In 1974 the government decided to delay an election promise to fund a proper child care system. The Women’s Electoral Lobby organised a huge children’s party on the lawns of Parliament House to protest and the Whitlam government learnt not to muck with women, children and childcare.
When it announced its childcare policy for this election, the ALP showed it had learnt from history by promising money in families’ pockets earlier than the Coalition.
Childcare in Australia is a mess. Supply and demand are unequal, squillions of taxpayer dollars are spent but families can’t get affordable childcare when and where they want it, and some of the funding ends up as private profit. What’s worse? The fact that what’s good for children, doesn’t come into it. When evaluating the policies, you need to look at what is not in them as well as what is.
There is nothing in either party’s policy to ensure that the time children spend in childcare is well used.
Australia is currently struggling to understand why our 15-year-olds aren’t doing as well as those in other countries in literacy and numeracy as measured by PISA, the Program for International Student Assessment. We know that children who have had at least two years formal early education score almost a year above their peers in these exams. But in Australia we spend less than 3 per cent of our education budget on early education.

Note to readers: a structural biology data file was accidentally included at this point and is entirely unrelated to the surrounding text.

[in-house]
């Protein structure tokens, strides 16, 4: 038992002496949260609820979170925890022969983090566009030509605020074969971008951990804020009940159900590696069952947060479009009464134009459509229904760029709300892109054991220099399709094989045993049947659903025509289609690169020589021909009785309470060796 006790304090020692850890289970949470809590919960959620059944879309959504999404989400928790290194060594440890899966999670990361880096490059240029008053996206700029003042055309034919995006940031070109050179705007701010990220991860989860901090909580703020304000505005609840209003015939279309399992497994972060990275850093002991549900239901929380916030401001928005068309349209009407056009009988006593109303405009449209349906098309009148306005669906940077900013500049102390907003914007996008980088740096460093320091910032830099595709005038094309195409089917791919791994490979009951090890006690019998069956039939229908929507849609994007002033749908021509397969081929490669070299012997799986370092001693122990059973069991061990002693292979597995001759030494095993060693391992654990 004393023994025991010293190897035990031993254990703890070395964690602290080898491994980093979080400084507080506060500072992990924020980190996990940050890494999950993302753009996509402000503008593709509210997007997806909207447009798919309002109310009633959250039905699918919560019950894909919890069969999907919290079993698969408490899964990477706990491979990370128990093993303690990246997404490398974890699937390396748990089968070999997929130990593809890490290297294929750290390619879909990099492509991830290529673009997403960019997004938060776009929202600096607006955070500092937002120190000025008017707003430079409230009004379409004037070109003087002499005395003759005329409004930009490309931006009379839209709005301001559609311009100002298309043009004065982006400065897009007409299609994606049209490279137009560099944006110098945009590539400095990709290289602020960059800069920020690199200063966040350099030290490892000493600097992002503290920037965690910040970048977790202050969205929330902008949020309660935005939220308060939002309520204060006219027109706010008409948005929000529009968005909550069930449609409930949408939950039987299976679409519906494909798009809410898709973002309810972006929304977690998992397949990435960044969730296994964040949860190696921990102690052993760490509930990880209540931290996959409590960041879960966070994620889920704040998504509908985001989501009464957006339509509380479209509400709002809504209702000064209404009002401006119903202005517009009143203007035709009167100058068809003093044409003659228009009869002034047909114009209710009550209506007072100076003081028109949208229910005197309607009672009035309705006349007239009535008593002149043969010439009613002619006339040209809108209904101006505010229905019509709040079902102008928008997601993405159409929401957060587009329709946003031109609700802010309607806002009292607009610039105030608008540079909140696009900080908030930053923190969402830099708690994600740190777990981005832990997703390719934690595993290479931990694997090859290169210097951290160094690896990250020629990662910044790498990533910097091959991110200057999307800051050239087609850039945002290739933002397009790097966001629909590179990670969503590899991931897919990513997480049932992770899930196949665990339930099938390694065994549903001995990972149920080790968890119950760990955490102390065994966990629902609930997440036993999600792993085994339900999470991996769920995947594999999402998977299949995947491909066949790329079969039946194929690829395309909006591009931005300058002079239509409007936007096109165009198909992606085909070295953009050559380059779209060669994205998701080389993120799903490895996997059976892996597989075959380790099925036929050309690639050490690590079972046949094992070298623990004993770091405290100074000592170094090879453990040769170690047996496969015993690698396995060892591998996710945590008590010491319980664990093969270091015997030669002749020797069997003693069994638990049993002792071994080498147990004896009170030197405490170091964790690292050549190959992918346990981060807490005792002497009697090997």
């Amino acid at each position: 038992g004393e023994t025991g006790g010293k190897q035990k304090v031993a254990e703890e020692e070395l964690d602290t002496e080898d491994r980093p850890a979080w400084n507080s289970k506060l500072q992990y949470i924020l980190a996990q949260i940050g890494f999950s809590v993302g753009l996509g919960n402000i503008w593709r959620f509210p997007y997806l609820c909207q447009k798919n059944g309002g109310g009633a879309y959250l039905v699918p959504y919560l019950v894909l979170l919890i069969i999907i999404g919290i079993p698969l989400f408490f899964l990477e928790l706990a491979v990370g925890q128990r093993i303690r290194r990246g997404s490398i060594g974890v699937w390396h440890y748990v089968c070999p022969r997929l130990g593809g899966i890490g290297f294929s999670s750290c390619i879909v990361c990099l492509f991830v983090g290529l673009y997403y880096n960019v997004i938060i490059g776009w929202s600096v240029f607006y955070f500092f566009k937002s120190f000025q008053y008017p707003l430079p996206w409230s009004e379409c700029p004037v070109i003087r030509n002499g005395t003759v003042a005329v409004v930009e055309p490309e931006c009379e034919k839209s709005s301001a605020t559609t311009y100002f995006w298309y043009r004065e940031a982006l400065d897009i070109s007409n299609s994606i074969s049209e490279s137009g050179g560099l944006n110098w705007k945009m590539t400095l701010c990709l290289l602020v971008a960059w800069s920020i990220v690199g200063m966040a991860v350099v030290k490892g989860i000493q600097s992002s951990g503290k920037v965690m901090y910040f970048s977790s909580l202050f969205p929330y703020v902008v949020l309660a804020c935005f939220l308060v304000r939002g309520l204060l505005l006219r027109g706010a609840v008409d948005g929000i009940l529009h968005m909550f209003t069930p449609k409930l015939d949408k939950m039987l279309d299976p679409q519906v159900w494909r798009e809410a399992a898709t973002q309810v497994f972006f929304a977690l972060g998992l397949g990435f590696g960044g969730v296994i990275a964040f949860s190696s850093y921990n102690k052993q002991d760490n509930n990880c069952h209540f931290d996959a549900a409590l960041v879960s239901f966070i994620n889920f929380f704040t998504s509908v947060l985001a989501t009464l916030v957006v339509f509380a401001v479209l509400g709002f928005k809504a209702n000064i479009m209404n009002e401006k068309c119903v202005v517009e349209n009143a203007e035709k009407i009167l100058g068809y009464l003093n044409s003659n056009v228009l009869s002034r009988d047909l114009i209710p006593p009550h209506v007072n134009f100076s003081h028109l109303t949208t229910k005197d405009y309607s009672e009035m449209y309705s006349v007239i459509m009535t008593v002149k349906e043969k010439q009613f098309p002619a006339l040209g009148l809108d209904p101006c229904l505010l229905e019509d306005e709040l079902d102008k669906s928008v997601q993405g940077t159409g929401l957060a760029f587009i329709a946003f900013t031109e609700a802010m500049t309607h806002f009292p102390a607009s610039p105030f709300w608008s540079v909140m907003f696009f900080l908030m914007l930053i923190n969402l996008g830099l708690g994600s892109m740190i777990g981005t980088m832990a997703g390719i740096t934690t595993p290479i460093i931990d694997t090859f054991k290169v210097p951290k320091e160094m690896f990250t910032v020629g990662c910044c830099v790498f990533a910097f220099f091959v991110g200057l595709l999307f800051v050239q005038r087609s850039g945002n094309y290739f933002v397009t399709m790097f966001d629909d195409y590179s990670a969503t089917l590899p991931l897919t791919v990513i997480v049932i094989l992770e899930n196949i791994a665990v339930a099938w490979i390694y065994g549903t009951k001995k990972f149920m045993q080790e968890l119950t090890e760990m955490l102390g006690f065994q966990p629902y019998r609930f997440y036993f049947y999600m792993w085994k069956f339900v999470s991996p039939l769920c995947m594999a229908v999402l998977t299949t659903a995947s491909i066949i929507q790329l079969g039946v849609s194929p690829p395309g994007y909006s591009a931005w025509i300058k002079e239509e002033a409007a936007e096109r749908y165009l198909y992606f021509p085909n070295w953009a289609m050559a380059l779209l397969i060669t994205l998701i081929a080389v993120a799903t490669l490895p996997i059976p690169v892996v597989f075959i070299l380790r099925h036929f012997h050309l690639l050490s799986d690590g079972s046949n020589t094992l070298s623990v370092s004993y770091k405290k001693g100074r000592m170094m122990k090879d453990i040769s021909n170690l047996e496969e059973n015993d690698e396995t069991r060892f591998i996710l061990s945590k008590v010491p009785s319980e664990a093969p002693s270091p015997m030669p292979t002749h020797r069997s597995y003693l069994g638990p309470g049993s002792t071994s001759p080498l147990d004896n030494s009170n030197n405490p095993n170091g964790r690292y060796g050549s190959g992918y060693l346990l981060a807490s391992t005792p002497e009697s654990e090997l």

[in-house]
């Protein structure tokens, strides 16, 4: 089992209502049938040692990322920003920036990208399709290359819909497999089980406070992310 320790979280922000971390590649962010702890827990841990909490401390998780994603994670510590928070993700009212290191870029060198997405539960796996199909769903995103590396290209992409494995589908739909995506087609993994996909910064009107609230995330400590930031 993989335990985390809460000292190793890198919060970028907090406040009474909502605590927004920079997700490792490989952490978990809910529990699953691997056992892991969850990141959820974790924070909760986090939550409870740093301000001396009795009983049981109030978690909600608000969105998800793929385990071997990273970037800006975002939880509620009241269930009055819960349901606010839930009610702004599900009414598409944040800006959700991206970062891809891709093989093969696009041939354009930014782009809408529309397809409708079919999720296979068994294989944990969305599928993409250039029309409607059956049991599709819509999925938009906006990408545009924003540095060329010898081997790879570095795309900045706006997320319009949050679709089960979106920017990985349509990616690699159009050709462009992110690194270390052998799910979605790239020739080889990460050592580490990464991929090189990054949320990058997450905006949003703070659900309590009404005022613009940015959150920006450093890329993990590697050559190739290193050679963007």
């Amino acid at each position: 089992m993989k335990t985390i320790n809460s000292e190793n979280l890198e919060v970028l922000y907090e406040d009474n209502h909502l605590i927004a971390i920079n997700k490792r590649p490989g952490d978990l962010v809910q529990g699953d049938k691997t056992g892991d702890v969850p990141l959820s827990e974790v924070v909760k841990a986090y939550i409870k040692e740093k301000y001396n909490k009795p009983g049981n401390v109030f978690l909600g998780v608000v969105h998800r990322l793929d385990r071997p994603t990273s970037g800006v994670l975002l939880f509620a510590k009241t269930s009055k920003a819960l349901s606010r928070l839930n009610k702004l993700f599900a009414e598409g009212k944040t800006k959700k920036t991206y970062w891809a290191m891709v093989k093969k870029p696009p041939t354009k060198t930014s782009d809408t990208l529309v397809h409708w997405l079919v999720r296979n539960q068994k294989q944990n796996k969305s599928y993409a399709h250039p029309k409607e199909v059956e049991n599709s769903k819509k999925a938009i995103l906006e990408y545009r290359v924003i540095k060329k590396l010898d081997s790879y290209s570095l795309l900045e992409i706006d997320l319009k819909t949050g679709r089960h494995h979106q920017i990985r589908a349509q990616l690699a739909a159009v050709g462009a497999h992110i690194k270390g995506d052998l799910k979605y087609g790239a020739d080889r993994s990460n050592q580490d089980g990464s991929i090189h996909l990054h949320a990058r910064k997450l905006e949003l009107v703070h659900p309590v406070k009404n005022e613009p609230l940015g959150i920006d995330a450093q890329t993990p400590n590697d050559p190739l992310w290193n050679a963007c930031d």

If we had a comprehensive early education system rather than a cobbled together childcare one, we could solve two issues at once. Scoffing at the notion that “childcare” is early education? Parents don’t. They know how much their children learn at “childcare”. A good childcare policy would capitalise on the time children are in care by truly treating it as early education and care.
There is nothing in either party’s policy to fund services rather than families.
But that’s how we fund our schools. In our school system, supply perfectly equals demand. Governments demand quality in return for funds. The rule is if you accept government funding you can’t make a profit.
The OECD reckons this sort of funding works better for early education as well. Of course, neither party is prepared to make such a radical policy change. Promising families more money is a vote winner.
There is nothing in either party’s policy to stop funding substandard services.
For the past few years our early education and care services have been rated on quality. Some 38 per cent of the services rated as exceeding the National Quality Standard are not-for-profit services. Only 18 per cent are for-profit services. But our system is built around the growth of for-profit services – the “not as good” service type. Early education is a proven way of levelling socio-economic disadvantage, but we have built a system that perpetuates it. The poorly rating services are not in the suburbs where parents can afford to pay for quality.
The ALP policy is clearly a better policy for children. Unlike the Coalition’s, it gives children the right to access two full days of funded care a week, preserves funding for Aboriginal services and gives $150 million to ensure children are cared for by educators who have been trained well.
But really, is all that the children of Australia can be promised? A policy that is not as crap for them as the other party’s is?
Grown-ups are supposed to make good decisions for children. That is how it works isn’t it? Or is it time for children to get back on the lawns of Parliament House until their needs are truly met by those that are, at least theoretically, the grown-ups?
Lisa Bryant is an education and care consultant.